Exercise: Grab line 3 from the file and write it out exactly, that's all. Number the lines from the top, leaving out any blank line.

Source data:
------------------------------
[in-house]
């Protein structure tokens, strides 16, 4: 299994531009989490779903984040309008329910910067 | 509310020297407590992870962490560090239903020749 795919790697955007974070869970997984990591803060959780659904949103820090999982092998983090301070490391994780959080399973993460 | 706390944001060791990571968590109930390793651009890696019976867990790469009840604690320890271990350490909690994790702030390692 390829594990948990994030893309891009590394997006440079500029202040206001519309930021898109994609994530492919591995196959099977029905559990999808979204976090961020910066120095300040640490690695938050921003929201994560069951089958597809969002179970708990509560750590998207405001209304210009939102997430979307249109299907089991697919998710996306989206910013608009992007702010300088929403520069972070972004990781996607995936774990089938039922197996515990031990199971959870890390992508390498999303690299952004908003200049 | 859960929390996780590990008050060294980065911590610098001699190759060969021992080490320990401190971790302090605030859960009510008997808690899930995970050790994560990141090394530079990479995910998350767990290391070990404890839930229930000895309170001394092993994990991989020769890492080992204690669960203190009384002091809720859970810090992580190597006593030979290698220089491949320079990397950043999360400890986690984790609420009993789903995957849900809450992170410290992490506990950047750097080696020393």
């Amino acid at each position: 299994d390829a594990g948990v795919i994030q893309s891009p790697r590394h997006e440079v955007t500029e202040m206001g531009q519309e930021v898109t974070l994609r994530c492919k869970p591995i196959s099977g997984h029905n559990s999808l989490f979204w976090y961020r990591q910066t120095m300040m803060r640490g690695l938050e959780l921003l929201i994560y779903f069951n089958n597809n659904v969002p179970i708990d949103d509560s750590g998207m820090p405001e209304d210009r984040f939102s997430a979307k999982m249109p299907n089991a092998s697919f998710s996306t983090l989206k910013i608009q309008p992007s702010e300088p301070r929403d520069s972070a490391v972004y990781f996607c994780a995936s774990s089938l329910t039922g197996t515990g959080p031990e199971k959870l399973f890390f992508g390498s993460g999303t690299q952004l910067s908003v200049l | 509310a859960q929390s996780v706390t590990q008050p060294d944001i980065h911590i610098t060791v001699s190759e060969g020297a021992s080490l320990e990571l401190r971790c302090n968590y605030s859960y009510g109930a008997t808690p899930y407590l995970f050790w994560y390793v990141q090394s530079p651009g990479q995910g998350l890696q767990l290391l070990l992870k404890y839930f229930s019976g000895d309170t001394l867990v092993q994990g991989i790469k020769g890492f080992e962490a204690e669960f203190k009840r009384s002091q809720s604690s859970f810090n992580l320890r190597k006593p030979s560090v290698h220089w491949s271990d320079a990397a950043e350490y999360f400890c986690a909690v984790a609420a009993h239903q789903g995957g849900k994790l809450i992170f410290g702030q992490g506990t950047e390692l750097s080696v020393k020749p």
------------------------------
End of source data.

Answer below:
């Amino acid at each position: 299994d390829a594990g948990v795919i994030q893309s891009p790697r590394h997006e440079v955007t500029e202040m206001g531009q519309e930021v898109t974070l994609r994530c492919k869970p591995i196959s099977g997984h029905n559990s999808l989490f979204w976090y961020r990591q910066t120095m300040m803060r640490g690695l938050e959780l921003l929201i994560y779903f069951n089958n597809n659904v969002p179970i708990d949103d509560s750590g998207m820090p405001e209304d210009r984040f939102s997430a979307k999982m249109p299907n089991a092998s697919f998710s996306t983090l989206k910013i608009q309008p992007s702010e300088p301070r929403d520069s972070a490391v972004y990781f996607c994780a995936s774990s089938l329910t039922g197996t515990g959080p031990e199971k959870l399973f890390f992508g390498s993460g999303t690299q952004l910067s908003v200049l | 509310a859960q929390s996780v706390t590990q008050p060294d944001i980065h911590i610098t060791v001699s190759e060969g020297a021992s080490l320990e990571l401190r971790c302090n968590y605030s859960y009510g109930a008997t808690p899930y407590l995970f050790w994560y390793v990141q090394s530079p651009g990479q995910g998350l890696q767990l290391l070990l992870k404890y839930f229930s019976g000895d309170t001394l867990v092993q994990g991989i790469k020769g890492f080992e962490a204690e669960f203190k009840r009384s002091q809720s604690s859970f810090n992580l320890r190597k006593p030979s560090v290698h220089w491949s271990d320079a990397a950043e350490y999360f400890c986690a909690v984790a609420a009993h239903q789903g995957g849900k994790l809450i992170f410290g702030q992490g506990t950047e390692l750097s080696v020393k020749p």